You have invested a significant amount into your hearing aids, making them last should be a priority. Cleaning and maintaining your hearing aids at home is critical to improving their performance as well as increasing their longevity. To help encourage my patients to get the most out of their hearing aids, I have put together some basic guidelines for cleaning and maintaining your hearing aids. Before getting started, it will be helpful to review the parts of a hearing aid and gather what you need to clean your hearing aids.

Tools You Need to Clean Hearing Aids

Before purchasing the tools you need, it is a good idea to check with your hearing aid provider for a complete list of suggested tools or cleaning kits they might have available. The most common tools for cleaning hearing aids include:

  • A Cleaning Brush. Some brushes include a magnetic battery removal tool for some extra assistance. If you do not have a hearing aid brush, use a soft-bristle toothbrush.
  • Wax Pick or Wire Hook. Used for removing earwax and other built-up debris from nooks and holes.
  • Multi-Tool. Rather than trying to keep up with the various tools a multi-tool as all that you need.
  • Bulb Blower (optional). Bulb blowers are available among camera and photographic equipment.

Cleaning ITE (in the ear) Model Hearing Aids

Use the following steps to clean ITE model hearing aids:

  1. Look for the openings in the device, such as the microphone ports. Hold the opening so that it is facing downward and use the brush to clear away built-up earwax and debris, which will help it fall out rather than getting lodged inside.
  2. Follow the first step by using the wax pick or wire hook to clean out any debris that did not come clear using the brush.
  3. Finish the cleaning process by wiping the entire device with a clean, dry cloth or tissue to remove any remaining debris from the casing of your hearing aid.

Cleaning BTE (behind the ear) Model Hearing Aids

Cleaning BTE hearing aids and their earmold are slightly different and include the following steps:

  1. A thorough examination of your device will reveal any debris that you can remove with the brush or a dry cloth and follow the same tips for ITE models.
  2. Detach the earmold from the hook to clean it separately. Be aware; the various earmolds made from soft materials may discolor or stain over time. Daily cleaning or soaking in warm, soapy water can help reduce this, but be sure to let them dry overnight before using them. DO NOT use alcohol or harsh chemicals for cleaning. If you note a strong odor, consult your hearing healthcare provider, as this could be an indicator of an ear infection.
  3. If you see water or wetness inside tubes or other parts of your device, use a bulb blower to force it out, and then allow the unit to dry overnight.

Additional Care Tips for Hearing Aids

You can significantly increase longevity and facilitate cleaning and maintenance by following some additional, essential care tips, including:

  • Avoid Moisture. Leave your hearing aids out while performing hygiene, using a sauna, a swimming pool, or at the beach. If you live in an area of high humidity, it is a pretty good idea to invest in a dehumidifier. Also, avoid sprays and gels from hair care products, which can damage the units.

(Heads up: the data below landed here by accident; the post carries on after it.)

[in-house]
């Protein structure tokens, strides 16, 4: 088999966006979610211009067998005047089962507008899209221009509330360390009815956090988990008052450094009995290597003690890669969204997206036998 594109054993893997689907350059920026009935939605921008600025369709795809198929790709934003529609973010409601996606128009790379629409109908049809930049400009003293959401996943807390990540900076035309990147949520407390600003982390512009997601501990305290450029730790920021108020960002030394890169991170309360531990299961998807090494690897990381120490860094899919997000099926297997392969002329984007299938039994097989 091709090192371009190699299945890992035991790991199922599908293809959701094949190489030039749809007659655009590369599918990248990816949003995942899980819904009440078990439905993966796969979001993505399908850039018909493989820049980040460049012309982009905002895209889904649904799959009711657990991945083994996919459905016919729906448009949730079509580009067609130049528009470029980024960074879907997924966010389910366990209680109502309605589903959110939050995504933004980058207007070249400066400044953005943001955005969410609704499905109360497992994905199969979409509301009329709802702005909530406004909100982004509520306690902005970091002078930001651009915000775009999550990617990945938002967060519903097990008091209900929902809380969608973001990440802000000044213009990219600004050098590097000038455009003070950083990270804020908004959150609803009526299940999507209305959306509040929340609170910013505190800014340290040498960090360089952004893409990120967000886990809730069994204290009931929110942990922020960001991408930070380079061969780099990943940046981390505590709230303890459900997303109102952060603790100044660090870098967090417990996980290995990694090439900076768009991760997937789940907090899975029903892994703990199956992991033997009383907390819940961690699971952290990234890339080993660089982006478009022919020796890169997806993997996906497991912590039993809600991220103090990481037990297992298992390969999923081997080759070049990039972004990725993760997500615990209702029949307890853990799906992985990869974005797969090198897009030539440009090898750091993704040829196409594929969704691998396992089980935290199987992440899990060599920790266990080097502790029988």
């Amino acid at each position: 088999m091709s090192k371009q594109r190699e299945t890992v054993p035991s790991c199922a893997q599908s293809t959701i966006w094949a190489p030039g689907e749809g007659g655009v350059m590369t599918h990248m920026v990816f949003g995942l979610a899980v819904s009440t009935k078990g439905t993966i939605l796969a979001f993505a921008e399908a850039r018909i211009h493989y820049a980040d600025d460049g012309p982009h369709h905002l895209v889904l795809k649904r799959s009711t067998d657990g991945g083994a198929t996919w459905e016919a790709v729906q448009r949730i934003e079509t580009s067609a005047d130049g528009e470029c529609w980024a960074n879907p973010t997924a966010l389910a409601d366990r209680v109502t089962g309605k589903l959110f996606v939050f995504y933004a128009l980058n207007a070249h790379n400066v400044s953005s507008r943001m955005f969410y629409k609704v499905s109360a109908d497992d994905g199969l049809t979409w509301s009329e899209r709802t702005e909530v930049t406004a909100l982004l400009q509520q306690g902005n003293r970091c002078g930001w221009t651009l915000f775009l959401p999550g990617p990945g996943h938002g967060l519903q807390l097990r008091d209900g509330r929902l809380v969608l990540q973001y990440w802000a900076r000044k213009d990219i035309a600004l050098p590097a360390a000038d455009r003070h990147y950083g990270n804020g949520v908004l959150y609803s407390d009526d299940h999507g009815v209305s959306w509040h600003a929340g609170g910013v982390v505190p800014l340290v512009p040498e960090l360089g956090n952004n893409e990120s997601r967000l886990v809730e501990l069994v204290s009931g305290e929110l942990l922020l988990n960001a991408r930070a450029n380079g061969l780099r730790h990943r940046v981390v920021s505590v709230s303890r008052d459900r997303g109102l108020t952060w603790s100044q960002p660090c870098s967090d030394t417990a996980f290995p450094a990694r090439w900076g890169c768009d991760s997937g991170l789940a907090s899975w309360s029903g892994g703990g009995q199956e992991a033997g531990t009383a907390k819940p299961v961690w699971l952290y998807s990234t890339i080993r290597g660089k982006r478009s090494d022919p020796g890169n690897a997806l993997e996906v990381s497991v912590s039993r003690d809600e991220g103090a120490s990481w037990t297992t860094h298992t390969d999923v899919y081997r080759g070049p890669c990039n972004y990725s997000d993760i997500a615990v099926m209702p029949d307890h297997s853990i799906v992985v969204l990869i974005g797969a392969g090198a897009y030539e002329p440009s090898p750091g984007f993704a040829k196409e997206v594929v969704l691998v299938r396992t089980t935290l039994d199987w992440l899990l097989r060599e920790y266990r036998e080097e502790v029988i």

• Clean Daily at the End of the Day. Not only will cleaning them at the end of the day give you a much-needed break, but it allows them plenty of time to dry. Additionally, daily cleaning makes the task easier each time.
  • Avoid Extreme Temperatures. Shoveling the walk-in below freezing temperatures should be done without your hearing aids due to the risk of moisture from condensation. Be careful about placing your hearing aids on the dashboard of your car on a hot summer day or in other locations where high temperatures can damage them.

When Should You Take Your Hearing Aids to a Professional?

Standard hearing aid maintenance and cleaning is simple enough for anyone, but there are times when maintenance requires professional care. Those occasions include difficulty in removing wax or debris from nooks and holes in your hearing aids, or if you notice cracks in the case, tubing defects, or loose wires. Rather than causing further damage through force or “rigging” something, take them to a professional who has the parts, tools, and knowhow to do things right and prolong the life of your hearing aids.

Regular cleaning and maintenance of your hearing aids improve their performance as well as their longevity. Protect your investment through regular, proper cleaning or seek some professional help if you’re struggling. The team at Acadian Hearing, and I want you to get the greatest benefit from using your hearing aids for as long as possible, so we are always available to help. Give us a call at (337)436-3277, contact us online for additional information, to request a callback or to set up an appointment.

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Dr. Heidi J Sorrells - Audiologist

Dr. Heidi J Sorrells - Audiologist

Dr. Heidi J. Sorrells obtained her doctorate degree from Salus University in Elkins Park, Pennsylvania, and master’s and bachelor’s degrees from Minot State University in Minot, North Dakota. She is a certified audiologist by the American Speech-Language-Hearing Association (ASHA), and she holds a Louisiana and a Texas audiology license. Dr. Sorrells enjoys all aspects of working in a private practice audiology clinic but especially loves the challenges of vestibular (balance) assessment and rehabilitation.